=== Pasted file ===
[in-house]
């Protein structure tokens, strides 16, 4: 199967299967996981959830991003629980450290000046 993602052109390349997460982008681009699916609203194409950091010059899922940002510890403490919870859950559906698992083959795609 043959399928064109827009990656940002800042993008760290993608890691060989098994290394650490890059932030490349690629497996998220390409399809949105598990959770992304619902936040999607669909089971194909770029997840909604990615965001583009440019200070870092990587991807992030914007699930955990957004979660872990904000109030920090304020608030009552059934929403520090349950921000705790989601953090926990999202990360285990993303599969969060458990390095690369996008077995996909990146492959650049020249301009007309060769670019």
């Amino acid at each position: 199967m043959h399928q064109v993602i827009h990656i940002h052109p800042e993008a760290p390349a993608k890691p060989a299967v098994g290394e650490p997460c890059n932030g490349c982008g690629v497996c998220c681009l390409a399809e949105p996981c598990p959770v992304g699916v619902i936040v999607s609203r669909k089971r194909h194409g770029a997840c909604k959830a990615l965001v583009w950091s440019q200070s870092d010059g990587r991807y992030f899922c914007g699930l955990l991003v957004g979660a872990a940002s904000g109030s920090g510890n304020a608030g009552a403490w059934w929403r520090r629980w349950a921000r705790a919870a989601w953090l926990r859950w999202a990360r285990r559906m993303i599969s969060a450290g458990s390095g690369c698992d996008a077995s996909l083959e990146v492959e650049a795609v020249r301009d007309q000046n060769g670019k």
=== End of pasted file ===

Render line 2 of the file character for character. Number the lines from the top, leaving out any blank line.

């Protein structure tokens, strides 16, 4: 199967299967996981959830991003629980450290000046 993602052109390349997460982008681009699916609203194409950091010059899922940002510890403490919870859950559906698992083959795609 043959399928064109827009990656940002800042993008760290993608890691060989098994290394650490890059932030490349690629497996998220390409399809949105598990959770992304619902936040999607669909089971194909770029997840909604990615965001583009440019200070870092990587991807992030914007699930955990957004979660872990904000109030920090304020608030009552059934929403520090349950921000705790989601953090926990999202990360285990993303599969969060458990390095690369996008077995996909990146492959650049020249301009007309060769670019």